First major act to premiere a song online: Aerosmith with “Head First” via CompuServe, June 27, 1994. It takes more than a week for it to reach 10,000 downloads.
Many people are familiar with the standard speeds for playing records: 33 ⅓, 45 and 78 RPM. But what about those old turntables that came with four speeds?
That fourth speed was 16 ⅔ RPM, exactly half the speed of 33 ⅓. Although these discs—usually 7-inches in diameter with a large 45 RPM-like hole—could hold up to 20 minutes of content, the speed was too slow to capture any real fidelity within its grooves. Their primary use was talking books for the blind and spoken-word recordings (interviews, drama, documentaries) for radio station use.
Take a good look at this quote:
“Forms and rhythms in music are never altered without producing changes in the entire fabric of society…It is here that we must be so careful, since these new forms creep in imperceptibly in the form of a seemingly harmless diversion. But little by little, this mischief becomes more and more familiar and spreads into our manners and pursuits. Then, with gathering force, it invades men’s dealings with on another and goes on to attack the laws and the constitution with reckless impudence until it ends by overthrowing the whole structure of public and private life!”
It’s a fact that on average, women live longer than men. But why? One thought is that it might have to do with estrogen and the protective benefits it bestows on the body. So it might stand to reason that people with higher levels of estrogen might live longer.
Female opera singers that can hit the highest notes—sopranos—have noticeably higher levels of estrogen than female singers with a deeper register.
When David Byrne was with the Talking Heads, he was determined that the band always be ahead of the times. But one time, the band was too far ahead. When their 1988 album Naked was released, it was touted as being “graphics-ready.”
This meant that if you were to buy a special CD player with a special decoder, you could watch the lyrics of the songs pass by in real-time on your television. You could also watch for a list of which instruments were playing when.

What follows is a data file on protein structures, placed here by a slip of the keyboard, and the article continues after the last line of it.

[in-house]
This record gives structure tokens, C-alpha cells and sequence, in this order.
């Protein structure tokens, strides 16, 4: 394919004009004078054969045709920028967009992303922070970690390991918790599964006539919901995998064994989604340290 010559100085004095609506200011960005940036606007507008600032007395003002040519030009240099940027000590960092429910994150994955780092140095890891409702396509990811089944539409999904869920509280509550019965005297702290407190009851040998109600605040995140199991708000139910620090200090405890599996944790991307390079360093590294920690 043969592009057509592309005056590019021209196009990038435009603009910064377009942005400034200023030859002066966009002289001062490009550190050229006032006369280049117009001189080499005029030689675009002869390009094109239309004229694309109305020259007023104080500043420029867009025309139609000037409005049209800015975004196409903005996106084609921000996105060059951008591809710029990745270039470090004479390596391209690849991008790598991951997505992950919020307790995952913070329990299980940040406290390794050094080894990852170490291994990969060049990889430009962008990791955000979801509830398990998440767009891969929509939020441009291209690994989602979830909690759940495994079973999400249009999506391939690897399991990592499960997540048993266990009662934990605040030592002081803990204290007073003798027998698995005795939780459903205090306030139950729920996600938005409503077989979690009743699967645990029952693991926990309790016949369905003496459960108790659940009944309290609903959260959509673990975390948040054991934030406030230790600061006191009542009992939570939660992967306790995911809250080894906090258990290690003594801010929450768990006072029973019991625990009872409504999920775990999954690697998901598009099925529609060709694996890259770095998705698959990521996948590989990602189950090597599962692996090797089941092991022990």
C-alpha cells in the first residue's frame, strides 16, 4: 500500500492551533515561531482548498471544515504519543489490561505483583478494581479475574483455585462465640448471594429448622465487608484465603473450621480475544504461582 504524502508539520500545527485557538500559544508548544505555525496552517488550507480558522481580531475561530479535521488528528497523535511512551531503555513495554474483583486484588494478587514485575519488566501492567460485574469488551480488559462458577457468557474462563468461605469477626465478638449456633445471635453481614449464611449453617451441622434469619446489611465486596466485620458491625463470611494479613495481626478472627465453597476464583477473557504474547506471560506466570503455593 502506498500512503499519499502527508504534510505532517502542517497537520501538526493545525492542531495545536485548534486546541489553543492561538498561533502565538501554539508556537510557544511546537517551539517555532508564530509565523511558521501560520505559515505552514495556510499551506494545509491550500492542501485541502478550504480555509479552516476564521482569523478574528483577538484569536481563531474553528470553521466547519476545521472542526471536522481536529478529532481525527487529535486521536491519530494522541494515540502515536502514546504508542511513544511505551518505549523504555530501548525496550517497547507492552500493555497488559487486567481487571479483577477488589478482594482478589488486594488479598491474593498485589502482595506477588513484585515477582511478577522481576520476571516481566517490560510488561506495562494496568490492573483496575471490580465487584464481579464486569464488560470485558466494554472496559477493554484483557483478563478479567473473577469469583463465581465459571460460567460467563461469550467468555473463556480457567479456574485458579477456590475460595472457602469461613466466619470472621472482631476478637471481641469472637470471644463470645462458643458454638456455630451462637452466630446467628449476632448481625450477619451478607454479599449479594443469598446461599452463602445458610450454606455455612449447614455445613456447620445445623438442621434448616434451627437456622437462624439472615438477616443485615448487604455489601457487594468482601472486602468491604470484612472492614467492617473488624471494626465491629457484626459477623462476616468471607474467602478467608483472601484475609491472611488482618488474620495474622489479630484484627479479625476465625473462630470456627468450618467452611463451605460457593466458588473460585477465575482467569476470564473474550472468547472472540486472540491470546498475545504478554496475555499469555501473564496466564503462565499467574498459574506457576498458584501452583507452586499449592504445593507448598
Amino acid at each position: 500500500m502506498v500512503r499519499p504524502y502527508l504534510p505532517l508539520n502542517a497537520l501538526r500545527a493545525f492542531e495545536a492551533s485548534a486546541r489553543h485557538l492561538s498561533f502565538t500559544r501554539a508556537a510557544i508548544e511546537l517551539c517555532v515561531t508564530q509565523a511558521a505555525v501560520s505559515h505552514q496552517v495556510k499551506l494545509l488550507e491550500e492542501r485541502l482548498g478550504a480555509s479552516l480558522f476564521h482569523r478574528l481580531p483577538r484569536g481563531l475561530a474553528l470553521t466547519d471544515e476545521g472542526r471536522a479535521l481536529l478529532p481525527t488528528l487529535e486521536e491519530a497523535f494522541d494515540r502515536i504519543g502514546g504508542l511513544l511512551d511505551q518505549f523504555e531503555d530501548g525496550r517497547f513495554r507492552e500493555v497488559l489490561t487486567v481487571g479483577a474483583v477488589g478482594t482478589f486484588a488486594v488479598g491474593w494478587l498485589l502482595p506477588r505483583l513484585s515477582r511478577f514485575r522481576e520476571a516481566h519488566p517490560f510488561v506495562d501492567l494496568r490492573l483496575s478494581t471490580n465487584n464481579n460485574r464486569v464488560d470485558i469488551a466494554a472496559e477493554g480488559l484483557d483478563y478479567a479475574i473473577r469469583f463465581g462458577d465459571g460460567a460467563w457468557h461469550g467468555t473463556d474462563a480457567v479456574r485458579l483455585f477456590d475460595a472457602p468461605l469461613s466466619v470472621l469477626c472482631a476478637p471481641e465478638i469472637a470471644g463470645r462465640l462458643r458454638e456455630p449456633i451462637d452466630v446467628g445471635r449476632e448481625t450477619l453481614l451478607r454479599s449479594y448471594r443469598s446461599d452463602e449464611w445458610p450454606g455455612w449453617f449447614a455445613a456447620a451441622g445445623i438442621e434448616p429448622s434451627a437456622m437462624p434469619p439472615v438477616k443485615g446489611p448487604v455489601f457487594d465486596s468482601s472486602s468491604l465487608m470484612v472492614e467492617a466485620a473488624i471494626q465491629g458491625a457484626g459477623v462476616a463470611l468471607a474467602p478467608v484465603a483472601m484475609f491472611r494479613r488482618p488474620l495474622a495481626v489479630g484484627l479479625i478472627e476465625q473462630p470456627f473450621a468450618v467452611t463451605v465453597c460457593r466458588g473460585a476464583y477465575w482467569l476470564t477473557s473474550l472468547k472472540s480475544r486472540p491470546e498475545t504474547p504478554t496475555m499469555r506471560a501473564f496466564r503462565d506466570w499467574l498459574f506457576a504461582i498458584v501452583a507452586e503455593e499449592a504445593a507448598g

What comes to mind when you think of the city of Manchester and its musical history? The Smiths, the Stone Roses, Oasis, New Order, Joy Division, karaoke.
Along with some great music, Manchester was also the birthplace of the karaoke machine. In 1975, an inventor named Roy Brooke built something he called “Roy’s Sing-a-Long Machine.” The concept was simple. A cassette machine played an instrumental version of a popular song while someone sang along into a microphone that was pumped through the same machine. Suddenly, anyone could be a singer.
Magnetic tape was a German invention first demonstrated in 1935. This clip features the oldest known tape recording using a prototype Magentophone built by AEG in 1934.
Here’s a little information for people who still treasure your CD collection.
You may have noticed a sort of code on older releases—odd abbreviations like AAD or ADD and a few others. They tell us the process of how the CD was made.
The first “A” in “AAD” means that the music was made using analog equipment. The second “A” means that the mastering was done on analog gear. And the final “D” meant that you were holding a digital product.
If you’re a music fan, you owe a lot of Jim Russell because he has had a massive impact on your life.
You’ve never heard of Jim Russell? Don’t feel bad. Few people have. Yet Jim is the guy who pretty much invented both the CD and the DVD.
“Hold on,” you say, “Wasn’t that technology jointly developed by Sony and Philips back in the 70s?” Yes, it was—but only after they licensed technology that Jim developed back in the 1960s. He had come up with a way to record data on glass which was then read by a laser.
If you know where to look, music can be found just about everywhere, even in space.
Back in 2005, astronomers have discovered sound waves coming from a giant black hole at the center of the M87 galaxy, which is located in the heart of a bunch of galaxies called the, some 50 million light-years away. You can’t hear them, obviously, because they’re so low on the scale that the waves themselves are spaced four million years apart, which means you get hit with the first wave and have to wait four million years for the next one to come along. That’s deepbass.
We take the ability to turn music up as loud as we want for granted. But this is something that we’ve only been able to do for the last 70 years or so.
What did people do back before there were such things as electronic amplifiers?
One solution was to use compressed air. Back in 1906, rich people (along with bars, hotels and other places that wanted to play gramophone records for large crowds) bought something called an auxetophone. This was a gramophone that used a convoluted system of compressed air to amplify music come out of one of those old-fashioned horn speakers. And it wasn’t very adjustable. It was either on (meaning the music was very loud) or off (in which case the volume was very low). Still, it was state-of-the-art stuff for 1906.
Contrary to what you might think, animals do have a capacity for music. The difference, though, is that because their vocal ranges, hearing abilities and heart rates differ from humans, they don’t recognize music the same way we do.
Your dog perceives whatever you’re listening to as, well, noise. But that doesn’t mean we can’t make music for animals. It’s just that it has to be species specific.